An incredible opportunity to right wrongs in West Africa

Posted by David MacDonald Deputy Regional Director, West Africa

18th Jun 2012

In a world where there is enough food for everyone it is wrong that in Chad a mother has to dig up an anthill to look for grain so that she can cook a meal for her children.

It is wrong that one in seven people globally go to bed hungry; and it is wrong that 19 million people in the Sahel region of west and central Africa don't know where their next decent meal is coming from.

Governments are meeting in Brussels today to discuss the food crisis in the Sahel, they have an incredible opportunity to start to right this wrong.

They can do that by pledging money that will be used to address not only the current humanitarian crisis, but the underlying causes of chronic food shortages in an extremely vulnerable part of the world.

Since late last year we have been warning of a massive food crisis in the Sahel.

One that stretches across a region as wide as the US, and means that one million children do not get enough food to live on - their lives are in the balance.

Drought, rising food prices, poor harvests and conflict are the underlying reasons.

Now that crisis is here. It is very real, and things are set to get much worse.

There is no end in sight to rising food prices, and families have nothing to fall back on.

Food stocks have been exhausted and people are literally being priced out of the food market.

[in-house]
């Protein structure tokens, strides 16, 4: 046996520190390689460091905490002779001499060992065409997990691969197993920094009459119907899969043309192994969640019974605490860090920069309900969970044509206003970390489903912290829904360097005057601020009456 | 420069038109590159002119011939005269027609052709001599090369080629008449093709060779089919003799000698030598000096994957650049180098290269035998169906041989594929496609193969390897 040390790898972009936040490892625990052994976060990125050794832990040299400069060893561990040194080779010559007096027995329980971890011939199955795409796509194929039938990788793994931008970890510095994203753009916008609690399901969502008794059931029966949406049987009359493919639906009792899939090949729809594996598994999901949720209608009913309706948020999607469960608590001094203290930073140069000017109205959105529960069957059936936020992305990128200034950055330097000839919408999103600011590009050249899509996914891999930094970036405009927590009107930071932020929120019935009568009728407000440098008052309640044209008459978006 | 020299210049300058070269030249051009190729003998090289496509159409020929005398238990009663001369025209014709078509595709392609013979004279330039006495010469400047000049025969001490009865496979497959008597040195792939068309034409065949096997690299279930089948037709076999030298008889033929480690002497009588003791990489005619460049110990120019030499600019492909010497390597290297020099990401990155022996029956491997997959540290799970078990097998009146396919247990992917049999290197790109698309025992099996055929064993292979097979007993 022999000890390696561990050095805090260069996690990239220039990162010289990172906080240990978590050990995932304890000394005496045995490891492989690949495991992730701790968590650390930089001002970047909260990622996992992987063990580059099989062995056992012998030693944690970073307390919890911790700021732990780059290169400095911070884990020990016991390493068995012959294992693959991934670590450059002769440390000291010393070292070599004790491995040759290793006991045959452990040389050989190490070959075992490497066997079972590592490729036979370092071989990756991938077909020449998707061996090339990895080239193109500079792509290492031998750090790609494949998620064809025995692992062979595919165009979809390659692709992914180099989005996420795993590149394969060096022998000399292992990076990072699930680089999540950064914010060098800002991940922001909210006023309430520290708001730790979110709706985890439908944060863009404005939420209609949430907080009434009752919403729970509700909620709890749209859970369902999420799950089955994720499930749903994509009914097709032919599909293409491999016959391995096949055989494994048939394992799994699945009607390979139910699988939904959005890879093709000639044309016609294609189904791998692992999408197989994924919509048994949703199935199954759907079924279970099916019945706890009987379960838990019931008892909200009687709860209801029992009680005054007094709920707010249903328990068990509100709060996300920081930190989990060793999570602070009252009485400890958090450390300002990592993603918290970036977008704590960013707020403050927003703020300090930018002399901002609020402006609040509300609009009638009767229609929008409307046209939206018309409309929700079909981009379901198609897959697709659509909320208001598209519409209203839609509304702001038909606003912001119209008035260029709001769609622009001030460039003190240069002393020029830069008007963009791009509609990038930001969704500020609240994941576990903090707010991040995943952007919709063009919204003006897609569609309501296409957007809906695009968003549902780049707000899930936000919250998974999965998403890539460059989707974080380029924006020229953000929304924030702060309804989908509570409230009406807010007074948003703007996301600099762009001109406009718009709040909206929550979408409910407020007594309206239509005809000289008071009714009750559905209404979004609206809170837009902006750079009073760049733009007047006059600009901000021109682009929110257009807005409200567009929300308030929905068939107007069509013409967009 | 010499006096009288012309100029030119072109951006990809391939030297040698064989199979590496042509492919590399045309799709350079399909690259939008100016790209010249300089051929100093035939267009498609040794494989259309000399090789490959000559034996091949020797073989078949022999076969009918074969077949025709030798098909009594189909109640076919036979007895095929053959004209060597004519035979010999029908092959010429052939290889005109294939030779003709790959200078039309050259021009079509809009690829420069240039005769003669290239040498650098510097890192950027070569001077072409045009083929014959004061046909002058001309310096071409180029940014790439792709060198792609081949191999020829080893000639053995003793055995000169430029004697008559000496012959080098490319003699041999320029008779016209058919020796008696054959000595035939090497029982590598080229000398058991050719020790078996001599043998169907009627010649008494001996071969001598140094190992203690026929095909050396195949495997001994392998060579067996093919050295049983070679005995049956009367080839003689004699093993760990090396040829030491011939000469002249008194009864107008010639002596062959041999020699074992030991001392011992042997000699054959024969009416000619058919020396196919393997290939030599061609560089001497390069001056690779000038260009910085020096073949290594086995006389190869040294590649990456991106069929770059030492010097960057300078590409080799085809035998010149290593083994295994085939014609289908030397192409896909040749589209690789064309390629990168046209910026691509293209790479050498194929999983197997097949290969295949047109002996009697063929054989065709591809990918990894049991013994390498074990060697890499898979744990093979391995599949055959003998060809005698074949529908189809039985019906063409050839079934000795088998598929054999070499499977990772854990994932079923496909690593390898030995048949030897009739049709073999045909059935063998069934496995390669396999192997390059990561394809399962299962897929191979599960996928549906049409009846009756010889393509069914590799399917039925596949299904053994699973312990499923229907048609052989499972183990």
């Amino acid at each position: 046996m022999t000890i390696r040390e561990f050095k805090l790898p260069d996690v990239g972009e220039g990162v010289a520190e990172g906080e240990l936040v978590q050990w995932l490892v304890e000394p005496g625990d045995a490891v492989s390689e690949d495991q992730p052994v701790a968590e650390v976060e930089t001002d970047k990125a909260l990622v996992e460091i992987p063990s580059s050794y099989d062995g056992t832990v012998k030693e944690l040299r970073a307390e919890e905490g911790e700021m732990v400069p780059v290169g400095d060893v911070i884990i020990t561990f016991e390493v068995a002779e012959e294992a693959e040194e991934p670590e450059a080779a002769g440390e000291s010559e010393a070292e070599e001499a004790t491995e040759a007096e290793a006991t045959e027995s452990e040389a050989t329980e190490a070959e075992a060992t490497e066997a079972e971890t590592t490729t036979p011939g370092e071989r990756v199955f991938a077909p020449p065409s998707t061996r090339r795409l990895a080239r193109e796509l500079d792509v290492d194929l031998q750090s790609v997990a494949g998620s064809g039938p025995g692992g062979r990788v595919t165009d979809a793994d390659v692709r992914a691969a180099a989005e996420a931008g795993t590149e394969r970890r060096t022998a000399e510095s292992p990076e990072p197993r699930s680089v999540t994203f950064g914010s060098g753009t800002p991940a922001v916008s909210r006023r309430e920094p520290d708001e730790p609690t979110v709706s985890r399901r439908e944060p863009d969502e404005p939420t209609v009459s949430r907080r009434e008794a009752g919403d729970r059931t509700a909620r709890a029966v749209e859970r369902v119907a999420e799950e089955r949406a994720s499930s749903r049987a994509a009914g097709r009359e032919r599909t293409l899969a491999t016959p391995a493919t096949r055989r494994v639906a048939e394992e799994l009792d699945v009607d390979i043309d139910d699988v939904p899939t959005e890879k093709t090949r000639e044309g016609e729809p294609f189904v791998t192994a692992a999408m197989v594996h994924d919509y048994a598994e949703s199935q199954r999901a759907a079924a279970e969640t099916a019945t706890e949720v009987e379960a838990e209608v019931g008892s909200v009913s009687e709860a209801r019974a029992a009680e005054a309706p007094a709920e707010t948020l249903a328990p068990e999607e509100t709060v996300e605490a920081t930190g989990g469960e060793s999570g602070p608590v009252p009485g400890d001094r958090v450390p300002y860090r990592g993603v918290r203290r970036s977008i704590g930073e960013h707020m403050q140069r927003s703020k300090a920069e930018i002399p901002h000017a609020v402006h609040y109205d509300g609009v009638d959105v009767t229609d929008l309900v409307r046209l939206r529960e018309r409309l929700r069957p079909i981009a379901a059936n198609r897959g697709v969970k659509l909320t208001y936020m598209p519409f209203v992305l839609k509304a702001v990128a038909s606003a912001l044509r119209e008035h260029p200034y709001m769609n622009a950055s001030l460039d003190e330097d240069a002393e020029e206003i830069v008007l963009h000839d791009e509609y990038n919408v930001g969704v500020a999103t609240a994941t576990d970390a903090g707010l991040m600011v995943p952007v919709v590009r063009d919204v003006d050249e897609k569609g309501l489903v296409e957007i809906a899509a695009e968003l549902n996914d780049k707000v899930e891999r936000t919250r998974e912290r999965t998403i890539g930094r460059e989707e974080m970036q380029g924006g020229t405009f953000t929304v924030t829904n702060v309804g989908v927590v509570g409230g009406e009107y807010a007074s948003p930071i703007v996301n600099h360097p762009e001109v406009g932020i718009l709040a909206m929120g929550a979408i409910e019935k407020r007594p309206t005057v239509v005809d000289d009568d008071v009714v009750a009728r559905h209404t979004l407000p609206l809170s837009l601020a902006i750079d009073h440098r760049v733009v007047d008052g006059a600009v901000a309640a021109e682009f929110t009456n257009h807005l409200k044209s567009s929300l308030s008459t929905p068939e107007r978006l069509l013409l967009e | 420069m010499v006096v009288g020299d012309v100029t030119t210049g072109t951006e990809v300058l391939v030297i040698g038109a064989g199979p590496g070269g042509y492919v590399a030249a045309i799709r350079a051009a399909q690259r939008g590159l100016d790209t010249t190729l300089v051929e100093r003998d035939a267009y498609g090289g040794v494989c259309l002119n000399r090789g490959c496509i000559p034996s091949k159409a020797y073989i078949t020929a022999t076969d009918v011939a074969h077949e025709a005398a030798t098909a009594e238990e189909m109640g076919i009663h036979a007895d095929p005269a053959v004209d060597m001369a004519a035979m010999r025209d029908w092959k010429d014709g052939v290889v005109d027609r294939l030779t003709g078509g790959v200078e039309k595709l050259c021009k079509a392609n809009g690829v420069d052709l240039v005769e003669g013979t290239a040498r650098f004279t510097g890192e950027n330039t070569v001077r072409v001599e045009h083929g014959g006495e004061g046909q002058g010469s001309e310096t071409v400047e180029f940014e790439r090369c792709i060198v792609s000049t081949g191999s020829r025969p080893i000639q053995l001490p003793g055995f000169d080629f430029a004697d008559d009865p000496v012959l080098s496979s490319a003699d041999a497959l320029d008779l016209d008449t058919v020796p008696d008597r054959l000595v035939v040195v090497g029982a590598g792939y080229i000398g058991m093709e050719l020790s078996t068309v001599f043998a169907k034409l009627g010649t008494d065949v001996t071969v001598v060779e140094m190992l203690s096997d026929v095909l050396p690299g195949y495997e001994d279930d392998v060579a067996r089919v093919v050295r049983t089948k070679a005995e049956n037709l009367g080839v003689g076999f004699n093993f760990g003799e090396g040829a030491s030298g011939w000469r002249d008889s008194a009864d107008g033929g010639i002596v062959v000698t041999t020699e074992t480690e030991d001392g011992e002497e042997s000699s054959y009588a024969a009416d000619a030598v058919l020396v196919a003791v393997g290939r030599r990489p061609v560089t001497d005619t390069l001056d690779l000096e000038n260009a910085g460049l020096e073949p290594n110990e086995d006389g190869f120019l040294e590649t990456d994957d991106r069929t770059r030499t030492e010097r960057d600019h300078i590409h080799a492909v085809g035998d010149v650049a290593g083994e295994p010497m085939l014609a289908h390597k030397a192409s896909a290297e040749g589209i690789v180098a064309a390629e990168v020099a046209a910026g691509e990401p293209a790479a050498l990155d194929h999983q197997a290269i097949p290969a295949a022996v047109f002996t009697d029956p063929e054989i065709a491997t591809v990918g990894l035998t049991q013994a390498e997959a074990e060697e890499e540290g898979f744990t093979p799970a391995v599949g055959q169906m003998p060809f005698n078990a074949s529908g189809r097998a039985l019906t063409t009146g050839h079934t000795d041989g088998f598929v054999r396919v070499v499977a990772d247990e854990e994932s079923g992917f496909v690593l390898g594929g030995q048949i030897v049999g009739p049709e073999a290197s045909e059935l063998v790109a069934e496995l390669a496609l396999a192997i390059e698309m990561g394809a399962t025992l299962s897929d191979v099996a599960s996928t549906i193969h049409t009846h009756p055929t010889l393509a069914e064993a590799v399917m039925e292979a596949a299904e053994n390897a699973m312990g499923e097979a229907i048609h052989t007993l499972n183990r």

If we don't get aid to these people they will struggle to survive as we enter the worst months of the lean season - the months of the most acute hunger before the next harvests in September and October.

In this region it is true that unreliable rainfall and recurring drought cause repeated food crises; but that doesn't mean that we stop caring. There is no logic in that reasoning.

With every crisis, the ability of local communities to recover and prepare for future challenges is diminished. At Oxfam we deal with the reality on the ground when and where we find it. How many people have to suffer how many times before we break the cycle of hunger?

We cannot prevent drought - but we can prevent food crises.

Here in the Sahel food markets are failing to cope, and a chronic lack of investment in agriculture to help farmers deal with the impact of unreliable rainfall mean that food prices keep rising and more and more people are going hungry.

We are standing on the brink of catastrophe - but we can act.

Some donors have already given generously, including the European Union and the UK. For that we are grateful and we are not ignoring their commitments.

However, the UK Government should commit a further £10m now to ensure it pays a 'fair share' to the United Nation's appeal, relative to the size of the UK economy.

International agencies started the response to the crisis in the Sahel this year earlier than in the past, and have already helped millions of people.

But we have to measure our actions against the reality, and the injustices of hunger in the 21st century still exist - that is the reality we are operating in.

There is no room for complacency - we must always strive to do better: women should no longer need to search for food in anthills so they can feed their children.

We need governments meeting in Brussels to mobilise resources now; to respond in the short-term to the current humanitarian crisis, and in the long-term to commit to a vision of how to help stop future crises in the Sahel.

At Oxfam we believe that such a vision must include investing in agriculture in ways that benefit small-scale farmers, especially women, helping them to grow more food and earn more money for their families in good years and bad.

Add your voice to Oxfam's 'Red Alert' on Sahel

Blog post written by David MacDonald

Deputy Regional Director, West Africa

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